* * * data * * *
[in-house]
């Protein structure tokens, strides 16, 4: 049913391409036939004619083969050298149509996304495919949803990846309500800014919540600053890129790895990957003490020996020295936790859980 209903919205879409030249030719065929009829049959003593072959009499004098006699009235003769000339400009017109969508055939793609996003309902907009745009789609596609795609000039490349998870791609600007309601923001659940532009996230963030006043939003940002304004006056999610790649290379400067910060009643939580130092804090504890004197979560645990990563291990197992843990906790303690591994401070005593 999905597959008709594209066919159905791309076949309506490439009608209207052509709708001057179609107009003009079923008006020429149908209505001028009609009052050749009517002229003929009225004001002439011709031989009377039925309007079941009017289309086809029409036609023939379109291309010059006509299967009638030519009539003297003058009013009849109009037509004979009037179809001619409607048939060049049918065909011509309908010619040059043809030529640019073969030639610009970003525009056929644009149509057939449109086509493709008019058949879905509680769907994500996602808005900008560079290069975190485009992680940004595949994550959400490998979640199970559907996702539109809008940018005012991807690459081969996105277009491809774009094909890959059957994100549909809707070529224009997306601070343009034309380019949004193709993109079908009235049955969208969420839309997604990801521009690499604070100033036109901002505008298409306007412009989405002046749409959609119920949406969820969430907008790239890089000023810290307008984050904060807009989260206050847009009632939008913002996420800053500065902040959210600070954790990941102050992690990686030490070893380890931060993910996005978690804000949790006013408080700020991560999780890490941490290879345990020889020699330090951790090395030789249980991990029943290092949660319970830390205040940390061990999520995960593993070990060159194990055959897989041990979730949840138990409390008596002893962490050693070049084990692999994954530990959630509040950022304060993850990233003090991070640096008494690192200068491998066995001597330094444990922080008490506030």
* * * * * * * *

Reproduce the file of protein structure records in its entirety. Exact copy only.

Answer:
[in-house]
């Protein structure tokens, strides 16, 4: 049913391409036939004619083969050298149509996304495919949803990846309500800014919540600053890129790895990957003490020996020295936790859980 209903919205879409030249030719065929009829049959003593072959009499004098006699009235003769000339400009017109969508055939793609996003309902907009745009789609596609795609000039490349998870791609600007309601923001659940532009996230963030006043939003940002304004006056999610790649290379400067910060009643939580130092804090504890004197979560645990990563291990197992843990906790303690591994401070005593 999905597959008709594209066919159905791309076949309506490439009608209207052509709708001057179609107009003009079923008006020429149908209505001028009609009052050749009517002229003929009225004001002439011709031989009377039925309007079941009017289309086809029409036609023939379109291309010059006509299967009638030519009539003297003058009013009849109009037509004979009037179809001619409607048939060049049918065909011509309908010619040059043809030529640019073969030639610009970003525009056929644009149509057939449109086509493709008019058949879905509680769907994500996602808005900008560079290069975190485009992680940004595949994550959400490998979640199970559907996702539109809008940018005012991807690459081969996105277009491809774009094909890959059957994100549909809707070529224009997306601070343009034309380019949004193709993109079908009235049955969208969420839309997604990801521009690499604070100033036109901002505008298409306007412009989405002046749409959609119920949406969820969430907008790239890089000023810290307008984050904060807009989260206050847009009632939008913002996420800053500065902040959210600070954790990941102050992690990686030490070893380890931060993910996005978690804000949790006013408080700020991560999780890490941490290879345990020889020699330090951790090395030789249980991990029943290092949660319970830390205040940390061990999520995960593993070990060159194990055959897989041990979730949840138990409390008596002893962490050693070049084990692999994954530990959630509040950022304060993850990233003090991070640096008494690192200068491998066995001597330094444990922080008490506030």